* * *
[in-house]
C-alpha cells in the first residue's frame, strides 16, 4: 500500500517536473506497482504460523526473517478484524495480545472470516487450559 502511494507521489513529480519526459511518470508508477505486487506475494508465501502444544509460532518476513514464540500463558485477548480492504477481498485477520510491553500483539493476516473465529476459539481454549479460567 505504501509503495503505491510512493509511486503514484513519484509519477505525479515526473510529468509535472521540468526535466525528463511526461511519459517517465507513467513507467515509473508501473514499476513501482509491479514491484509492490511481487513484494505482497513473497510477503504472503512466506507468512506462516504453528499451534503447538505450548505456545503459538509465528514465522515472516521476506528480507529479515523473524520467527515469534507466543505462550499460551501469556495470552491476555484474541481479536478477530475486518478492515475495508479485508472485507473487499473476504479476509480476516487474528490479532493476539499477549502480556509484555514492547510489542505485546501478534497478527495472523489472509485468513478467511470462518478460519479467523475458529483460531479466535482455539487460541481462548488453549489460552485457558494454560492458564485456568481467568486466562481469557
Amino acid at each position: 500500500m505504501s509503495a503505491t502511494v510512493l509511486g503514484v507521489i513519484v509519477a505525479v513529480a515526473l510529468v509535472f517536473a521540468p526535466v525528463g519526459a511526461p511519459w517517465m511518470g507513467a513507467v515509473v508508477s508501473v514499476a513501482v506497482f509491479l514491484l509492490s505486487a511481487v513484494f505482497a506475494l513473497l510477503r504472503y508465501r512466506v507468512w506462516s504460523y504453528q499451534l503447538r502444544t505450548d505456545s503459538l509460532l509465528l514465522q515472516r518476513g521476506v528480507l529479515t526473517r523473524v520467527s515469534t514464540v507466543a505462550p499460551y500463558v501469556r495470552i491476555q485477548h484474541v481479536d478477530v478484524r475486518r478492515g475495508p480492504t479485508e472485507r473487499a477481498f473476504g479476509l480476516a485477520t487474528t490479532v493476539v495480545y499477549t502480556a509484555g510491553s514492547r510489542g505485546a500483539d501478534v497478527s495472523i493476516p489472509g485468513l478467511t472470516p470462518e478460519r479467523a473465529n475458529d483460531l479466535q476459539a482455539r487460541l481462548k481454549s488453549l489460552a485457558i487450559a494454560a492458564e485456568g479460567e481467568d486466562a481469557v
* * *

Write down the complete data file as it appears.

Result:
[in-house]
C-alpha cells in the first residue's frame, strides 16, 4: 500500500517536473506497482504460523526473517478484524495480545472470516487450559 502511494507521489513529480519526459511518470508508477505486487506475494508465501502444544509460532518476513514464540500463558485477548480492504477481498485477520510491553500483539493476516473465529476459539481454549479460567 505504501509503495503505491510512493509511486503514484513519484509519477505525479515526473510529468509535472521540468526535466525528463511526461511519459517517465507513467513507467515509473508501473514499476513501482509491479514491484509492490511481487513484494505482497513473497510477503504472503512466506507468512506462516504453528499451534503447538505450548505456545503459538509465528514465522515472516521476506528480507529479515523473524520467527515469534507466543505462550499460551501469556495470552491476555484474541481479536478477530475486518478492515475495508479485508472485507473487499473476504479476509480476516487474528490479532493476539499477549502480556509484555514492547510489542505485546501478534497478527495472523489472509485468513478467511470462518478460519479467523475458529483460531479466535482455539487460541481462548488453549489460552485457558494454560492458564485456568481467568486466562481469557
Amino acid at each position: 500500500m505504501s509503495a503505491t502511494v510512493l509511486g503514484v507521489i513519484v509519477a505525479v513529480a515526473l510529468v509535472f517536473a521540468p526535466v525528463g519526459a511526461p511519459w517517465m511518470g507513467a513507467v515509473v508508477s508501473v514499476a513501482v506497482f509491479l514491484l509492490s505486487a511481487v513484494f505482497a506475494l513473497l510477503r504472503y508465501r512466506v507468512w506462516s504460523y504453528q499451534l503447538r502444544t505450548d505456545s503459538l509460532l509465528l514465522q515472516r518476513g521476506v528480507l529479515t526473517r523473524v520467527s515469534t514464540v507466543a505462550p499460551y500463558v501469556r495470552i491476555q485477548h484474541v481479536d478477530v478484524r475486518r478492515g475495508p480492504t479485508e472485507r473487499a477481498f473476504g479476509l480476516a485477520t487474528t490479532v493476539v495480545y499477549t502480556a509484555g510491553s514492547r510489542g505485546a500483539d501478534v497478527s495472523i493476516p489472509g485468513l478467511t472470516p470462518e478460519r479467523a473465529n475458529d483460531l479466535q476459539a482455539r487460541l481462548k481454549s488453549l489460552a485457558i487450559a494454560a492458564e485456568g479460567e481467568d486466562a481469557v